This section is from the book "Cyclopedia Of Architecture, Carpentry, And Building", by James C. et al. Also available from Amazon: Cyclopedia Of Architecture, Carpentry And Building.
Various forms of indirect radiators have been shown in Fig.. 8, 9, 14 and 15 of Part I. A hot-water radiator may be used for steam but a steam radiator cannot always be used for hot water as it must be especially designed to produce a continuous flow of water through it from top to bottom. Fig.. 1 and
2 show the outside and the interior construction of a common pattern of indirect radiator designed especially for steam. The arrows in Fig. 2 indicate the path of the steam through the radiator which is supplied at the right while the return connection is at the left. The air valve in this case should be connected in the end of the last section near the return.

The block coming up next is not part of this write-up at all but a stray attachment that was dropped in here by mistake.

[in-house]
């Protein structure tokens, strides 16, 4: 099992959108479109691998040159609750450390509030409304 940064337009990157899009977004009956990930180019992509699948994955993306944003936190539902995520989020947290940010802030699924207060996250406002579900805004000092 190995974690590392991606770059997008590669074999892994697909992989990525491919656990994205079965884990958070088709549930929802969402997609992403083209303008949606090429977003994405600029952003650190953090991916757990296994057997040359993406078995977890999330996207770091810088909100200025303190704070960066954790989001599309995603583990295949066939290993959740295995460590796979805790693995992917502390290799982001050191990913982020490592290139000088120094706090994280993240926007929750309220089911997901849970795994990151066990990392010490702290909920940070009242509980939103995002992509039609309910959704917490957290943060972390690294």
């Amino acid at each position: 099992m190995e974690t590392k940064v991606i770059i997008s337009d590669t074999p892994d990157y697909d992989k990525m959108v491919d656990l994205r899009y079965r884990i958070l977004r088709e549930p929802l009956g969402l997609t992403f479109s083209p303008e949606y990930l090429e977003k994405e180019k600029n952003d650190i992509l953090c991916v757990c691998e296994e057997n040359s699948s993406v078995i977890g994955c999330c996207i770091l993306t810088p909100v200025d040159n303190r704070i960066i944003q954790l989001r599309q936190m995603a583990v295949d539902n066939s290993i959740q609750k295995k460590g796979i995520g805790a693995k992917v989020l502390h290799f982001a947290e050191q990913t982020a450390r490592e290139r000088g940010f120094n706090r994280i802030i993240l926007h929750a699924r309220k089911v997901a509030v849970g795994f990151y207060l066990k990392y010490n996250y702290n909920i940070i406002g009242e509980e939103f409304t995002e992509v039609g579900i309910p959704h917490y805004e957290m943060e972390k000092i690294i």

A very efficient form of radiator and one that is especially adapted to the warming of large volumes of air as in schoolhouse work, is shown in Fig. 3, and is known as the "School pin" radiator. This can be used for either steam or hot water as there is a continuous passage downward from the supply connection at the top to the return at the bottom. These sections or slabs are made up in stacks after the manner shown in Fig. 4 which represents an end view of several sections connected together with special nipples.
A very efficient form of indirect heater may be made up of wrought iron pipe joined together with branch tees and return bends. A heater like that shown in Fig. 5 is known as a "box coil." Its efficiency is increased if the pipes are "staggered," that is, if the pipes in alternate rows are placed over the spaces between those in the row below.